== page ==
This synchrotron image shows the distribution of titanium (blue), niobium (green) and thorium (red) in ilmenite, an iron titanate ore.
Ilmenite is an important industrial source of synthetic rutile, which is further processed to make titanium dioxide, commonly used as a pigment in paint and sunscreens.
Natural ilmenite typically contains small amounts of impurities such as manganese, aluminium and silicon. It can also contain traces of radioactive thorium, which must be removed along with the other impurities when ilmenite is processed to make synthetic rutile.
La Trobe University researcher Peter Kappen is using the Australian Synchrotron’s x-ray fluorescence microprobe beamline to examine the distribution of major and trace elements in ilmenite. Kappen and his colleagues also plan to use the synchrotron to investigate the detailed chemistry of these impurities. The work will ultimately help Australian industry to develop improved processes for producing high-quality synthetic rutile.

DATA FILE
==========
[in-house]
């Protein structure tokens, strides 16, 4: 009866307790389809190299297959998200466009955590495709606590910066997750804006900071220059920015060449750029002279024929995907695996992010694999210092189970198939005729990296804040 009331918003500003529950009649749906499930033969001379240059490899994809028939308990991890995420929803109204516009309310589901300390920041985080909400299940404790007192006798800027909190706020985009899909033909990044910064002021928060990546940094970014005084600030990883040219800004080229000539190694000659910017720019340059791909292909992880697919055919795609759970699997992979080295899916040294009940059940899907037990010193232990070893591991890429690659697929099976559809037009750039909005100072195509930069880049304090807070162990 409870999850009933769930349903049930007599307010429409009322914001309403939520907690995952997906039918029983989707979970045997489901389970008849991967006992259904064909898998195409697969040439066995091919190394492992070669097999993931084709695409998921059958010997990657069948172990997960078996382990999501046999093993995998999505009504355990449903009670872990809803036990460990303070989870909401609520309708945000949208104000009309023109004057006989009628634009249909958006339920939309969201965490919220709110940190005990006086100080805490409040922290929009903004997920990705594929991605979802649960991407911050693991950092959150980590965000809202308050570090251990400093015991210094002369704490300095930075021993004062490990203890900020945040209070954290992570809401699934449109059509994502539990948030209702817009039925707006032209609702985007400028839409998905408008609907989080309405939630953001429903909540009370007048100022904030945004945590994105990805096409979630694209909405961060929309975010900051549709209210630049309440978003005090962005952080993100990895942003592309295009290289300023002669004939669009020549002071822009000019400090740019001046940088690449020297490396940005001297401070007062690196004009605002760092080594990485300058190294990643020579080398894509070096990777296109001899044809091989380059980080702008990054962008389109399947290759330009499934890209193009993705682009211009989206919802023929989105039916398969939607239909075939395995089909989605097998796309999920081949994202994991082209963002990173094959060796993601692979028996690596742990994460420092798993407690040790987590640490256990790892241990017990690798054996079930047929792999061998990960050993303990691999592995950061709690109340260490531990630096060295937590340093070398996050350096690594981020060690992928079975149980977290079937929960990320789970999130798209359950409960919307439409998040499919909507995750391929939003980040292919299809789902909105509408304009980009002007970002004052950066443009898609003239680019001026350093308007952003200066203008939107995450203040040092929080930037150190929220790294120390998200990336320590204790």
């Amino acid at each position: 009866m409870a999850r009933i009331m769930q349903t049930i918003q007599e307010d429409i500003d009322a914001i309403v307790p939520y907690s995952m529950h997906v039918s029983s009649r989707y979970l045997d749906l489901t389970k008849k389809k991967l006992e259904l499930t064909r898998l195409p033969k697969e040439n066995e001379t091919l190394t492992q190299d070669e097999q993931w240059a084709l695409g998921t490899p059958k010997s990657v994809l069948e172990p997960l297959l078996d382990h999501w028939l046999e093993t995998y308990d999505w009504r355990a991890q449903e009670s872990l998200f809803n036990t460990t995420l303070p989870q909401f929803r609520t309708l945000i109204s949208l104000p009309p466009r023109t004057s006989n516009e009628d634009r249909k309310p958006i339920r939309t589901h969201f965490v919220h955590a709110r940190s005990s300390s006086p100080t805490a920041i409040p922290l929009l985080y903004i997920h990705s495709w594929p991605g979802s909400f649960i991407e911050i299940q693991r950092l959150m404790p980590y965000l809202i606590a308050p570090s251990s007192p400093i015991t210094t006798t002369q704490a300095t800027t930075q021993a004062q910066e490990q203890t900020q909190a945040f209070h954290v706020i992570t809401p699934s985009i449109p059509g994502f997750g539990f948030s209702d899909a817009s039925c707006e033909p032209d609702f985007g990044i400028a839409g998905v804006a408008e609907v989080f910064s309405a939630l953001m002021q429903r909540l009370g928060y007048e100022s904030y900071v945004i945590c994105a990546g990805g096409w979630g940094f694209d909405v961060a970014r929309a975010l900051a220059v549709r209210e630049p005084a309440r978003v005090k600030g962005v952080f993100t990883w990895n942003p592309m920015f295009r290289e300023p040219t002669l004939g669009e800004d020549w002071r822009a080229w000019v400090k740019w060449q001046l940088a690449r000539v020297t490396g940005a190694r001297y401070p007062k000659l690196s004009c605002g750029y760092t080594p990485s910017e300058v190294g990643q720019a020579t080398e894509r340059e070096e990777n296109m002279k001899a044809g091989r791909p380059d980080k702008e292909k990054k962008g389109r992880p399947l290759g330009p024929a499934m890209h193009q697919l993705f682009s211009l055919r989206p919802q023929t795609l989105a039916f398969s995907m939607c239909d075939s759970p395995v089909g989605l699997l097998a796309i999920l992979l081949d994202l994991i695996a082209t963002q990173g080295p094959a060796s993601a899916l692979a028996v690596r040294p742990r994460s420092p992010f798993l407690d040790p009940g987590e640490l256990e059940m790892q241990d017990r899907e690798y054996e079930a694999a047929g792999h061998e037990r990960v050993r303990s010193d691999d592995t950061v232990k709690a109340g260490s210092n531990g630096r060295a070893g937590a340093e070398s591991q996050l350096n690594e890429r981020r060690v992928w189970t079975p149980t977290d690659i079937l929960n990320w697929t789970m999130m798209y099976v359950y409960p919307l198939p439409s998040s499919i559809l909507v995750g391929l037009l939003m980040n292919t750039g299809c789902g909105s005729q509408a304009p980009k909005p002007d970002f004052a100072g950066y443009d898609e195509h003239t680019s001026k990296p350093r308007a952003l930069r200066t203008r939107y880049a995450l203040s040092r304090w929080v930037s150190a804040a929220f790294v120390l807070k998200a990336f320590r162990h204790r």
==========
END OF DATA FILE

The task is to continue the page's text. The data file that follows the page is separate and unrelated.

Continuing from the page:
The x-ray fluorescence microprobe can resolve details as small as 0.1 micrometres across (less than one-thousandth the diameter of a typical human hair) and detect much lower concentrations of elements than laboratory-based techniques such as proton-induced x-ray emission (PIXE).
The ilmenite sample shown in the scan image above and on the home page was provided courtesy of Peter Kappen and La Trobe University.
The image was collected by the Australian Synchrotron XFM beamline team and CSIRO collaborators Chris Ryan, Robin Kirkham and Gareth Moorehead as part of testing and demonstrating the fast detector (Maia) capabilities of the x-ray fluorescence microprobe.